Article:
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Korean Journal of Obstetrics & Gynecology 2008;51(4):383-390.
Published online April 1, 2008.
The role of positron emission tomography in the diagnosis and management of gynecologic malignancies.
Soon Beom Kang
Department of Obstetrics and Gynecology, Seoul National University College of Medicine, Seoul, Korea. ksboo308@plaza.snu.ac.kr
The utility of positron emission tomography (PET) in gynecologic malignancy has been increased rapidly in recent years. PET scans are mostly performed using 18-fluorodeoxyglucose (FDG-PET). It is valuable for primary staging of untreated advanced cervical cancer, for evaluating unexplained tumor marker elevation after treatment and for restaging of potentially curable recurrent cervical cancer. Its value in early-stage cervical cancer is limited. In ovarian cancer, sequential imaging predicts both response to neoadjuvant chemotherapy and survival. It also provides benefits when serum CA-125 was elevated or computed tomography/magnetic resonance imaging defined recurrence is noted but biopsy deemed infeasible. A few studies have shown that FDG-PET may facilitate optimal management of endometrial cancer, especially for post-therapy surveillance and after salvage therapy. FDG-PET is potentially useful in selected gestational trophoblastic neoplasia by monitoring response and localizing viable tumors after chemotherapy. Scanty studies have been reported in vulvar and vaginal cancer. The methodology and prospects of using integrated PET/computed tomography (PET-CT) in the management of gynecological cancer are discussed. The role of PET or PET-CT has evolved from a diagnostic tool into a potential indicator of both response to treatment and prognosis. Evaluating this tool by clinical impact is an attractive end point.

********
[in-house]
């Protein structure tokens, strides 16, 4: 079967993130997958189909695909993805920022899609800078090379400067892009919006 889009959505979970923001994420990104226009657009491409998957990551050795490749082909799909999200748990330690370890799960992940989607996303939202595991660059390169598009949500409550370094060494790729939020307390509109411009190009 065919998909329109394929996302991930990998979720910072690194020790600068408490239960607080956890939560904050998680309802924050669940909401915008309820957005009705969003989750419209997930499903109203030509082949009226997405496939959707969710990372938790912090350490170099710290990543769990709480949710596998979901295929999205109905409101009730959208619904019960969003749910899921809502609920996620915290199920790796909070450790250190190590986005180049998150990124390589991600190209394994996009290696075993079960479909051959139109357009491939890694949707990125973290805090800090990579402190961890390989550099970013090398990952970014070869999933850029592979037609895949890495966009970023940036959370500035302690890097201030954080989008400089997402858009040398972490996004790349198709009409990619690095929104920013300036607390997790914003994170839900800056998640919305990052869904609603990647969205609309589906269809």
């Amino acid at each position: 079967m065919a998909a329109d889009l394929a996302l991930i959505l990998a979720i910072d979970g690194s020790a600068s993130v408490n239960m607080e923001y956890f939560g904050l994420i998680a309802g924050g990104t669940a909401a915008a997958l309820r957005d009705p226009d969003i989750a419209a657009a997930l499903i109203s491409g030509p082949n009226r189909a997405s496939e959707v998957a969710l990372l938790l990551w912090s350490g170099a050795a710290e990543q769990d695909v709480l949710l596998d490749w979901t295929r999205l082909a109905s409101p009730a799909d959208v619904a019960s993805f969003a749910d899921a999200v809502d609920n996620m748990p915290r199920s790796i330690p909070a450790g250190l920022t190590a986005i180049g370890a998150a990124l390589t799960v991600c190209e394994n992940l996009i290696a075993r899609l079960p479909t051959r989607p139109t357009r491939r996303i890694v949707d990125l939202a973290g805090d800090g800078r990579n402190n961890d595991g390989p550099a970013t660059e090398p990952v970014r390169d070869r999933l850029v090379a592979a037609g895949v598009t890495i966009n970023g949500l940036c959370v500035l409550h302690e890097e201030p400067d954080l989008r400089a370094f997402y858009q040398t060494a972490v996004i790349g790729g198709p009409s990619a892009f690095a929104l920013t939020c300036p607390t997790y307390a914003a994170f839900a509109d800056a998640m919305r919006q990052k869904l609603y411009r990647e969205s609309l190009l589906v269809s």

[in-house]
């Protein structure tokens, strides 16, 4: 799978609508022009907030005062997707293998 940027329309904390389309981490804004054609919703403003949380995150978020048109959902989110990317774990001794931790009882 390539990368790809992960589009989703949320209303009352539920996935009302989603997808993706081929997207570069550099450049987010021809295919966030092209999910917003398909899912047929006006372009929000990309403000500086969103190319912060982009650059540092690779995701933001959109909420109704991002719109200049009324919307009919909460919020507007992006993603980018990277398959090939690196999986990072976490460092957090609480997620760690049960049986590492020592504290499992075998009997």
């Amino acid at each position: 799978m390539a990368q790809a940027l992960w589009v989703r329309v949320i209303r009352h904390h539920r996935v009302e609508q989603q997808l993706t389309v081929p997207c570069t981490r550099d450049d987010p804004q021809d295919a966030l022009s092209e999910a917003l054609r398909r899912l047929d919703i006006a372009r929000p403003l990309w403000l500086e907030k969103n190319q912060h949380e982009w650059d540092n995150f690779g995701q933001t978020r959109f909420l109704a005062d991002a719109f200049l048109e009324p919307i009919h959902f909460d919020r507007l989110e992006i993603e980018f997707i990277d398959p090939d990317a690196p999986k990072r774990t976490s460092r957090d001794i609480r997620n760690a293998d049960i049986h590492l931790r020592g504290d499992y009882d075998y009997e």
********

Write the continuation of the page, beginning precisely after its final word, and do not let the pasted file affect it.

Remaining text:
Key Words: Positron emission tomography (PET), Gynecologic malignancies

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